The rear suspension creates separation, IE the tires get shoved towards the ground. So as torque is applied to the ground the axle tries to spin (wheel hop, without traction bars), the caltracs turn this energy into downward pressure on the top of the spring with the triangle shaped bracket on the front spring eye. This pressure drives the tires down, away from the body, and increases traction. As a result the pinion clocks upward under hard acceleration.I don't understand what you mean when you say "separates". Do you mean separation from power/load or are you referring to suspension load separation or...? Thanks.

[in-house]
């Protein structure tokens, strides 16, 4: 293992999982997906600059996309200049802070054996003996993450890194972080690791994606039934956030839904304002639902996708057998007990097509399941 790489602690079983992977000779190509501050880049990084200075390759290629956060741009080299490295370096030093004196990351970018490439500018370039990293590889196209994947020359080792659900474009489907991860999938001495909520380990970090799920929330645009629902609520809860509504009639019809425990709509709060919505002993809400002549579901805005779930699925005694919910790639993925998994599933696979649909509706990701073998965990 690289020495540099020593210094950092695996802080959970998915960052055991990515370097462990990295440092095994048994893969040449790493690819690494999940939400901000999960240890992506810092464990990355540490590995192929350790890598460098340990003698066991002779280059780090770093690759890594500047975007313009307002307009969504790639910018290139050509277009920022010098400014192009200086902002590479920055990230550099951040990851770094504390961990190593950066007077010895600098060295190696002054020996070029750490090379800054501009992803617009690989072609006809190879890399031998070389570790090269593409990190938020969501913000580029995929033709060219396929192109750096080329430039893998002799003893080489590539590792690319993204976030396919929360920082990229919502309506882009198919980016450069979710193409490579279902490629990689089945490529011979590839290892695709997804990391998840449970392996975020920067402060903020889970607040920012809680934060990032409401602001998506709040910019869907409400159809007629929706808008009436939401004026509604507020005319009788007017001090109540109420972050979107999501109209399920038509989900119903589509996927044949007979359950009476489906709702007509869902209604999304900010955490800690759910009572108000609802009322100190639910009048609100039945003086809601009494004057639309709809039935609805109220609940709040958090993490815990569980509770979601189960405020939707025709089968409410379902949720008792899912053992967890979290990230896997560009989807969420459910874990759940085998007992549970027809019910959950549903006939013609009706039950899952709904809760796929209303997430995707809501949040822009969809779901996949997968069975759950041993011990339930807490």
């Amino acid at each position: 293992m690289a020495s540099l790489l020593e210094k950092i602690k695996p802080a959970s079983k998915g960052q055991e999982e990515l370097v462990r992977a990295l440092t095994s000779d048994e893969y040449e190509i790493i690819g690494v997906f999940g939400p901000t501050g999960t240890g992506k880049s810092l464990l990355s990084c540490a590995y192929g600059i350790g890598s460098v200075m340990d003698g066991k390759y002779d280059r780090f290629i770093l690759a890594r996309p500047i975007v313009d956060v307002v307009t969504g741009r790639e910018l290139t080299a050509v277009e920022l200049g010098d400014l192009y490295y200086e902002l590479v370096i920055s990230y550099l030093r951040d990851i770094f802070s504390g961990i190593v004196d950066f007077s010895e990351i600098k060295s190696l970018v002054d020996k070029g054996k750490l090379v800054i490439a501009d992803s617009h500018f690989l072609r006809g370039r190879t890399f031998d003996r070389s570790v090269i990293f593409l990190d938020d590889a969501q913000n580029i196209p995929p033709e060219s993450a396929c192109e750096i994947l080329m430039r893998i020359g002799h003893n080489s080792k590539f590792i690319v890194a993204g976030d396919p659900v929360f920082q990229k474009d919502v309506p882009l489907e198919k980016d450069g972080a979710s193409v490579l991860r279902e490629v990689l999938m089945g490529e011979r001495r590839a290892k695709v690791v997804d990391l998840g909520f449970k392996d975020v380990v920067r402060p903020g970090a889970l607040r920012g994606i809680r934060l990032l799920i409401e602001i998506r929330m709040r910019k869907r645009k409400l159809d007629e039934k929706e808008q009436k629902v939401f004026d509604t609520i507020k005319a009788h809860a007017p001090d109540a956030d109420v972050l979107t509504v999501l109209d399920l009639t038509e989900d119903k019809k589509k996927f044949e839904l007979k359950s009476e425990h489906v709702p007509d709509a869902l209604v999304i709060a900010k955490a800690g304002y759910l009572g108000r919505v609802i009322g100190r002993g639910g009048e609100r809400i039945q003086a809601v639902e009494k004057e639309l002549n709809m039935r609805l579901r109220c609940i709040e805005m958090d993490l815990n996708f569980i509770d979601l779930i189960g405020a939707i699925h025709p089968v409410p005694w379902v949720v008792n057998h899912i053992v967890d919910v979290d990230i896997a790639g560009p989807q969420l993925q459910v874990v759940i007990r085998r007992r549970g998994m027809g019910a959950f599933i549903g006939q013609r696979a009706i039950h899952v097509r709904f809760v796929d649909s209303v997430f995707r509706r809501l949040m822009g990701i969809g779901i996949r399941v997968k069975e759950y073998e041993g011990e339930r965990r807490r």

Here's a video I found in a quick search that illustrates what is going on. You can see even as they raise the RPM on the foot brake the back end raises. go to about the 1:00 mark or so.
To see how the pinion moves watch this video at 1/4 speed. I think this guy could use some stiffer shocks though. His bars might need to be snugged up to or something, pinion rotation seems a bit excessive.